Novel study links fishy diets to preservation of gray matter in areas shrunken by the Alzheimer's/dementia process
by Craig Weatherby
“Beware the shrinking brain!”
That may sound like a line from a bad horror movie, but brain shrinkage is a very real part of the aging process.
Fortunately, the results of an unprecedented study suggest that fatty fish may help people maintain healthy, “full-figured” brains.
Losses of brain volume reveal that brain cells themselves are shrinking … a proven sign of current or impending dementia.
Novel study helps explain why fish seems to reduce dementia risk
People who eat fish weekly may be reducing their risk of developing Alzheimer's disease or milder forms of memory loss.
At least, that's the implication of a novel study that compared people's fish intake with their MRI brain scans and tested mental performance (RSNA 2011).
Encouragingly, the study's results linked eating baked or broiled fish weekly to maintenance of gray matter in key, dementia-related brain areas over a 10-year period.
In contrast, eating fried fish was not linked to protection of gray matter or cognitive capacities. To learn more, see our sidebar, “Fried fish flunks the test”.
This is the first study to detect a link between fish consumption and the health of brain areas shrunken by the Alzheimer's disease process.
As lead author Cyrus Raji, M.D., Ph.D., put it, “… people who consumed baked or broiled fish at least one time per week had better preservation of gray matter volume in brain areas at risk for Alzheimer's disease.” (UPMC 2011)
Fishy diets may delay dementia and protect thinking, memory
Dr. Raji's team estimated that their bigger brains make it five times less likely that the fish lovers in the study would develop Alzheimer's or mild cognitive impairment (MCI) over the next five years.
Fried fish flunks the test:
Blame the omega-6s in frying oil
In contrast to the benefits of baked or broiled fish, no brain-volume benefits were seen in the men and women who reported eating mostly fried fish.
This finding fits with epidemiological evidence linking fried fish to higher stroke and dementia risks. (See “Fish Cut Female Heart Failure; Fried Fish Raised Risk” and other articles in the “Omega-3 / Omega-6 Balance” section of our news archive.
The varying effects of fish cooked different ways comes down to the high loads of omega-6 fatty acids found in the oily breading on most fried fish.
Omega-6s predominate in the most commonly used frying oils: soy, corn, cottonseed, safflower, and sunflower.
Healthier, lower-omega-6 home-kitchen oils include olive, macadamia nut, canola, and “hi-oleic” sunflower.
But eating fish breaded and fried in any vegetable oil should be a limited treat.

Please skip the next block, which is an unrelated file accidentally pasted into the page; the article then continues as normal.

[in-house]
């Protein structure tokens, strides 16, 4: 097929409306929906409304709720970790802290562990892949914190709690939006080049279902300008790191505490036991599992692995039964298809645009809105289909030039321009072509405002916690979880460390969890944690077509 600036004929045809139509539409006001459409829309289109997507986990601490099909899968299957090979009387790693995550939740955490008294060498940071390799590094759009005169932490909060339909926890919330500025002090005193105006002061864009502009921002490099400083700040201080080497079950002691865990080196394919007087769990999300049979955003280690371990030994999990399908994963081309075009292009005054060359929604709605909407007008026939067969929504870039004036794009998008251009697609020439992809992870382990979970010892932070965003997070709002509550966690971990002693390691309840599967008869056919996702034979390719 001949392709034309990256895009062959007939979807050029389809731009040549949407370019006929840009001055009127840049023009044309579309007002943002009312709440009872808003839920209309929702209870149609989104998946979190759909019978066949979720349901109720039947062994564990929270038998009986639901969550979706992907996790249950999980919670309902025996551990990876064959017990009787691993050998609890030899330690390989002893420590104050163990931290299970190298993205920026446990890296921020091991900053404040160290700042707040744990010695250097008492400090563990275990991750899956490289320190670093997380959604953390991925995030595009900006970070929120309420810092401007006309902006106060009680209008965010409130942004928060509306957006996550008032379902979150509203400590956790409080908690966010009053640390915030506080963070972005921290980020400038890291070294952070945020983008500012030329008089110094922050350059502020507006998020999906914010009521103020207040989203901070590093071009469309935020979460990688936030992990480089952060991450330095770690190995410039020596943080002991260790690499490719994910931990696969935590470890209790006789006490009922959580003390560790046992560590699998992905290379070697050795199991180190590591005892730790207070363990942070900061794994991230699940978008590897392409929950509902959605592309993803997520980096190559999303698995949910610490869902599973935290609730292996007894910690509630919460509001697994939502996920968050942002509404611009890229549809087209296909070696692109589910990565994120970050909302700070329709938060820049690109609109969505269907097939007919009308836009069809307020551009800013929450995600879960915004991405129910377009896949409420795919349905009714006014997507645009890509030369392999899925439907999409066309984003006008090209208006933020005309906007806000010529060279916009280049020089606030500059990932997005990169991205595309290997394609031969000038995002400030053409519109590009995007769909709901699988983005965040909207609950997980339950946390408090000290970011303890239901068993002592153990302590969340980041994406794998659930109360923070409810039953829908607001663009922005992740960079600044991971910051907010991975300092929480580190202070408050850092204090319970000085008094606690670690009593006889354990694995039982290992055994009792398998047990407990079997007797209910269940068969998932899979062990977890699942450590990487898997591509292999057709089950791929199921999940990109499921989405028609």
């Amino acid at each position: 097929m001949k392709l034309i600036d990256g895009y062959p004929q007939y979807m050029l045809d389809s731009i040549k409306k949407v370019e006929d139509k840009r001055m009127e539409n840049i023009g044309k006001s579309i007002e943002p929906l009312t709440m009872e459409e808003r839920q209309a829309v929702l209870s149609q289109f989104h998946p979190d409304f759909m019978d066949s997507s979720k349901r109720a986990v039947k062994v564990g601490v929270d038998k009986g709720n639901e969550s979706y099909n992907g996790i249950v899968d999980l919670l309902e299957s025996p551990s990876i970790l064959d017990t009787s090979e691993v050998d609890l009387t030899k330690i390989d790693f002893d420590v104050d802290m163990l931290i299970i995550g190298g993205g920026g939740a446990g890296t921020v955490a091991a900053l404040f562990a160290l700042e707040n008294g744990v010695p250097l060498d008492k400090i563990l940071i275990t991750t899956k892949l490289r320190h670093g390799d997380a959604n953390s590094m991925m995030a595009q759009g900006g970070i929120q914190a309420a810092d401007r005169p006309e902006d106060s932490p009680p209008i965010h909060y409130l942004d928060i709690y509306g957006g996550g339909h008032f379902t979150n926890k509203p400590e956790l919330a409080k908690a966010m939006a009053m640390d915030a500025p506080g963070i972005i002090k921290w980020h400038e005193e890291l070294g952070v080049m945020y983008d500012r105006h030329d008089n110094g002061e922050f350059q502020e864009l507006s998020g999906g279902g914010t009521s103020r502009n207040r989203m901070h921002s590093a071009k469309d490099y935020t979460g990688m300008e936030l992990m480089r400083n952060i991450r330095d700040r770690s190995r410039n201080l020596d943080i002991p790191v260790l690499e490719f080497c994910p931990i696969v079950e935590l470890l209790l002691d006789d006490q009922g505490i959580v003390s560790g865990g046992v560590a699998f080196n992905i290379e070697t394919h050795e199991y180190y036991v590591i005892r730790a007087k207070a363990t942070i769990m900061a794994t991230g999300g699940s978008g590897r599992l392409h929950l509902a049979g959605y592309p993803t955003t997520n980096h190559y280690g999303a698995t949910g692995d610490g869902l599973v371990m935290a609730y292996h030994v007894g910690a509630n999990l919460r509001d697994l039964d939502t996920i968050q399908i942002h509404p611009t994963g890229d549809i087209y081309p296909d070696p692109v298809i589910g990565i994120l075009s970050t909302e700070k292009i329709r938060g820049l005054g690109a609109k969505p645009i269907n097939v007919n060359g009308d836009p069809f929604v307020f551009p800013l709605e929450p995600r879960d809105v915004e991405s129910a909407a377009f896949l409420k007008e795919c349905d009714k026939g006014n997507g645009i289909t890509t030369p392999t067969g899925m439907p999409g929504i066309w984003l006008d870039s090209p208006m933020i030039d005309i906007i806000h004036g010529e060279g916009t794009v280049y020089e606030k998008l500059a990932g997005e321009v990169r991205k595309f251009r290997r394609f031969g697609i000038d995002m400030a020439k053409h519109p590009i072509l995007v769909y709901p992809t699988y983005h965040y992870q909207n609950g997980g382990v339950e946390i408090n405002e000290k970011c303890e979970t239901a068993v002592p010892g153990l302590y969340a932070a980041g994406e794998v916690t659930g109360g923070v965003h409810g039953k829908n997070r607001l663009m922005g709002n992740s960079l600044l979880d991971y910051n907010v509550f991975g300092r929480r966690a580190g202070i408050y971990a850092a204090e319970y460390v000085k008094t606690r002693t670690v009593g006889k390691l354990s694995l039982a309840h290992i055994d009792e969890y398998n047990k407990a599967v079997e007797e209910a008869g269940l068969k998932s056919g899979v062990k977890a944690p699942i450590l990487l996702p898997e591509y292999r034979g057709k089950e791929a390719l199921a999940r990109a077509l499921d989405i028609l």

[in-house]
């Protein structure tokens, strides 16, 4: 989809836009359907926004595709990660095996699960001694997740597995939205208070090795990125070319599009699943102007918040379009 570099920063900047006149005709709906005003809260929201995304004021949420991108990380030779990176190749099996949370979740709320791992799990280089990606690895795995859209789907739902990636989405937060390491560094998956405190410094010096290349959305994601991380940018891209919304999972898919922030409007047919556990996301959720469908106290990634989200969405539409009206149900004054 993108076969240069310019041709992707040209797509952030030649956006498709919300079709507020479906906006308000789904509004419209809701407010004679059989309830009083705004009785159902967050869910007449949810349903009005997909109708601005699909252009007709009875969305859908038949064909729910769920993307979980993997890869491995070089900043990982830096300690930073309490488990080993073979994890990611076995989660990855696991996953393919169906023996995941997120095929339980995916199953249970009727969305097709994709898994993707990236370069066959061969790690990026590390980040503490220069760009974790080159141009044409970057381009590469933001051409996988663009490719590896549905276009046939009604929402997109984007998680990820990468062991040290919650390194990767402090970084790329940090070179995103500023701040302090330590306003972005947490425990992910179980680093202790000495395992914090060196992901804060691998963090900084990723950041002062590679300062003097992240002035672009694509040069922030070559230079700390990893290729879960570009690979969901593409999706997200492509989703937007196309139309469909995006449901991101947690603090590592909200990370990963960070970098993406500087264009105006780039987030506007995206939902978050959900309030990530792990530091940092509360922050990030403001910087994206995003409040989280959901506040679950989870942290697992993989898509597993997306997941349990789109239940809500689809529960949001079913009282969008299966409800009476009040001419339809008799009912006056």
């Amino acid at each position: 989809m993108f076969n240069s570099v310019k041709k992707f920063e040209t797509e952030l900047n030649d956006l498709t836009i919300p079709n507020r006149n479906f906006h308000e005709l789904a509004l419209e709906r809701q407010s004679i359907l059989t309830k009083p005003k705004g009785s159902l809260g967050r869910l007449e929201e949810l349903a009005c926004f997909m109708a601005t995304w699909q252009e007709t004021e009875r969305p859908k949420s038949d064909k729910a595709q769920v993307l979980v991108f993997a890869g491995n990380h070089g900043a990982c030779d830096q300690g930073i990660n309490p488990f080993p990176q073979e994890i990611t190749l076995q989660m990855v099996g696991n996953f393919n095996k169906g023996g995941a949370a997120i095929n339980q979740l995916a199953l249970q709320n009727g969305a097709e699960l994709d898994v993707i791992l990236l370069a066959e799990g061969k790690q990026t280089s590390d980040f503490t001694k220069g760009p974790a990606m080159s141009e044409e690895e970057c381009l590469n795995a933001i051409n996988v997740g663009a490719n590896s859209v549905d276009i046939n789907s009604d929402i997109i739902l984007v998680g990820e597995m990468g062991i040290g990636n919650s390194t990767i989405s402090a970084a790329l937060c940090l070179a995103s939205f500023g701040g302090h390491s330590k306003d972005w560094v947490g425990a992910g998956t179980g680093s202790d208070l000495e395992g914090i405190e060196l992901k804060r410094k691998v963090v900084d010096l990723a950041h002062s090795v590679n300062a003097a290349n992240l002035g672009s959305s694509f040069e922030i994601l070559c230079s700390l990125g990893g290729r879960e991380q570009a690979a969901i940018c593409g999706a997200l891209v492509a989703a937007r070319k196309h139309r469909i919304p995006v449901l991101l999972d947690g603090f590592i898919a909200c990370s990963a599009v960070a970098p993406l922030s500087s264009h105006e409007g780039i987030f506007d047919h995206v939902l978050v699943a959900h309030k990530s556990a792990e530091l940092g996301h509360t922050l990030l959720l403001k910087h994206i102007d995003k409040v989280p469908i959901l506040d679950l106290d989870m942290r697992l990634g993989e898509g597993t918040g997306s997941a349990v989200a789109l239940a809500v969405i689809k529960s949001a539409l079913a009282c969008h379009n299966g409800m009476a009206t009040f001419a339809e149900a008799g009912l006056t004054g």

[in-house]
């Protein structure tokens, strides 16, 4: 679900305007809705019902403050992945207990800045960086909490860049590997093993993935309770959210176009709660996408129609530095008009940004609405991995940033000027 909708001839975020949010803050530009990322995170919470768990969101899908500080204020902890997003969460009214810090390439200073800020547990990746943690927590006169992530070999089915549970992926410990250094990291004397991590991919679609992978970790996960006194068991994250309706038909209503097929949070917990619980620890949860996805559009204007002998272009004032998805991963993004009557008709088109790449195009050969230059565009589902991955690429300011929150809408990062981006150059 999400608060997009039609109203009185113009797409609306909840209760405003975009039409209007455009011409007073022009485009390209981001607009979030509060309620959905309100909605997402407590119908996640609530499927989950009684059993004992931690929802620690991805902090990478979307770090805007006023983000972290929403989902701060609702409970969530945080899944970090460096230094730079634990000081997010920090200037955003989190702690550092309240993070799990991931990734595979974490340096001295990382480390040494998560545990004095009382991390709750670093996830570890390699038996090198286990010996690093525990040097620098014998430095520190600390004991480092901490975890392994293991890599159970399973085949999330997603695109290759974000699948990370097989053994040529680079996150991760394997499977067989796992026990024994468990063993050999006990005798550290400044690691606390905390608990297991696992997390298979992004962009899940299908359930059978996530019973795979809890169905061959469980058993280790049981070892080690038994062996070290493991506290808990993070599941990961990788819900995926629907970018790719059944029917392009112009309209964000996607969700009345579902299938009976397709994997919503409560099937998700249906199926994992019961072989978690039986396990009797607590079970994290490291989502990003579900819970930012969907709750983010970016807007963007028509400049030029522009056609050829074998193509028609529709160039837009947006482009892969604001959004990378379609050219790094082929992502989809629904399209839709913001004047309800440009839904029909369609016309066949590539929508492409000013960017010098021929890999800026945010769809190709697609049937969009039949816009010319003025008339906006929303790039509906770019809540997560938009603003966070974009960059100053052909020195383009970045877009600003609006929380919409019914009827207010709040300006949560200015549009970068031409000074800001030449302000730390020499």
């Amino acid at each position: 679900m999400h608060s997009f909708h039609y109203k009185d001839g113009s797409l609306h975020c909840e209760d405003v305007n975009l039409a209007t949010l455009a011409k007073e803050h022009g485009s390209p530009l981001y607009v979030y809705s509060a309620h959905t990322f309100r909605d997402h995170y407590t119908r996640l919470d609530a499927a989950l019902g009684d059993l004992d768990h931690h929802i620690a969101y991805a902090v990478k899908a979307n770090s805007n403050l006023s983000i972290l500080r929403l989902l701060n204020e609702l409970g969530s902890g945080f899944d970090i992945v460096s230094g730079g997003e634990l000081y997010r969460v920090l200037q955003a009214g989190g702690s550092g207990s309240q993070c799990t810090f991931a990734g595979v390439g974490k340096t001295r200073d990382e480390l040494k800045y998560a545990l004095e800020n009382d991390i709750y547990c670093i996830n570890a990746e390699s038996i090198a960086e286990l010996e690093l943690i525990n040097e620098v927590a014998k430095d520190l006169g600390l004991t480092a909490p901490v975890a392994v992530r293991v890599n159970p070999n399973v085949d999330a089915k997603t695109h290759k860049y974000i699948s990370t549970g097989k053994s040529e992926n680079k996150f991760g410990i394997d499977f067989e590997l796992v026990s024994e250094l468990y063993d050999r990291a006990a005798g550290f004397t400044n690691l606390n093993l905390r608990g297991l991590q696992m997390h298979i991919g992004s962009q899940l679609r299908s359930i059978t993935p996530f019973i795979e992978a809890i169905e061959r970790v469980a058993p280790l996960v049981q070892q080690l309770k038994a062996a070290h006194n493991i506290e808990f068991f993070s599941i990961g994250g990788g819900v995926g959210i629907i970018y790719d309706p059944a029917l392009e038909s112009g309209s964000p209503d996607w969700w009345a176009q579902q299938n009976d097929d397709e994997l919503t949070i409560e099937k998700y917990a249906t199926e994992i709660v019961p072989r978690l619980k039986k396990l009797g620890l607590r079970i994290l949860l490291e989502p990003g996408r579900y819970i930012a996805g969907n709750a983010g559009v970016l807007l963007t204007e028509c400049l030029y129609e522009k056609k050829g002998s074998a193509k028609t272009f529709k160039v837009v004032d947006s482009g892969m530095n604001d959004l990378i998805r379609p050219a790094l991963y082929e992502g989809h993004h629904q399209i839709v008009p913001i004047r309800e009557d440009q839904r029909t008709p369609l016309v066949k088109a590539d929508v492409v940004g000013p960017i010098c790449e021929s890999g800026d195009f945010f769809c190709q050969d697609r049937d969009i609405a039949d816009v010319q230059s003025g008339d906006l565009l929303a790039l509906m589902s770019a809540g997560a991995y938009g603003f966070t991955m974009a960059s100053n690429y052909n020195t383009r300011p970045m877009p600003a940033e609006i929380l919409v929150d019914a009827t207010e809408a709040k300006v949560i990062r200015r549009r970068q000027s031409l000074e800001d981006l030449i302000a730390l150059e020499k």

Why? Because frying leaches and damages some of the fishes' omega-3s, while the oils' omega-6s can be damaged by high frying temperatures.
MCI is a mild, early form of dementia, in which memory loss is much less than in full-blown senile dementia or Alzheimer's. “Consuming baked or broiled fish promotes stronger neurons in the brain's gray matter by making them larger and healthier,” noted Dr. Raji (UPMC 2011)
As he said, “This simple lifestyle choice increases the brain's resistance to Alzheimer's disease and lowers risk for the disorder.” (UPMC 2011)
The UPMC-led team also tested the volunteers' cognitive and memory capacities, and those who ate baked or broiled fish weekly scored better versus those who ate fish infrequently.
As Dr. Raji explained, “Working memory is destroyed by Alzheimer's disease. We found higher levels of working memory in people who ate baked or broiled fish on a weekly basis, even when accounting for other factors, such as education, age, gender and physical activity.” (UPMC 2011)
First-ever MRI study detected desirable brain differences in fish lovers
The authors selected 260 cognitively normal people, whose fish consumption was determined by administering the National Cancer Institute's Food Frequency Questionnaire.
Out of all the participants, 163 ate fish on a weekly basis, and the majority of those enjoyed fish one to four times a week. Every volunteer underwent two MRI scans of their brain, 10 years apart.
The researchers then compared the brain scans to the volunteers' reported fish intake – including their favored cooking methods.
They looked for significant links between diet and brain volume in key areas, adjusting the results to account for the differences in brain health status associated with variations in age, gender, education, race, obesity, and physical activity … as well as the presence of the apolipoprotein E4 (ApoE4) gene, which raises the risk of Alzheimer's.
Specifically, eating baked or broiled fish weekly was linked to having greater gray matter volume in the areas of the brain typically shrunken as part of the Alzheimer's disease process: namely, the hippocampus, precuneus, posterior cingulate, and orbital frontal cortex.
Funding for the study was provided by the National Institute on Aging.
University of Pittsburgh School of Medicine (UPMC). Eating Fish Reduces Risk of Alzheimer's Disease, Pitt Study Finds. Nov. 30, 2011. Accessed at http://www.upmc.com/MediaRelations/NewsReleases/2011/Pages/Eating-Fish-Reduces-Risk-Alzheimers.aspx
Radiological Society of North America annual meeting (RSNA 2011).
Raji C et al. Regular Fish Consumption Is Associated with Larger Gray Matter Volumes and Reduced Risk for Cognitive Decline in the Cardiovascular Health Study Neuroradiology (Cognition II); Friday, December 02 2011 Accessed at http://rsna2011.rsna.org/search/event_display.cfm?em_id=11008757 Radiological Society of North America (RSNA).
Eating Fish Reduces Risk of Alzheimer's Disease. December 1, 2011. Accessed at http://www.rsna.org/Media/rsna/RSNA11_newsrelease_target.cfm?id=571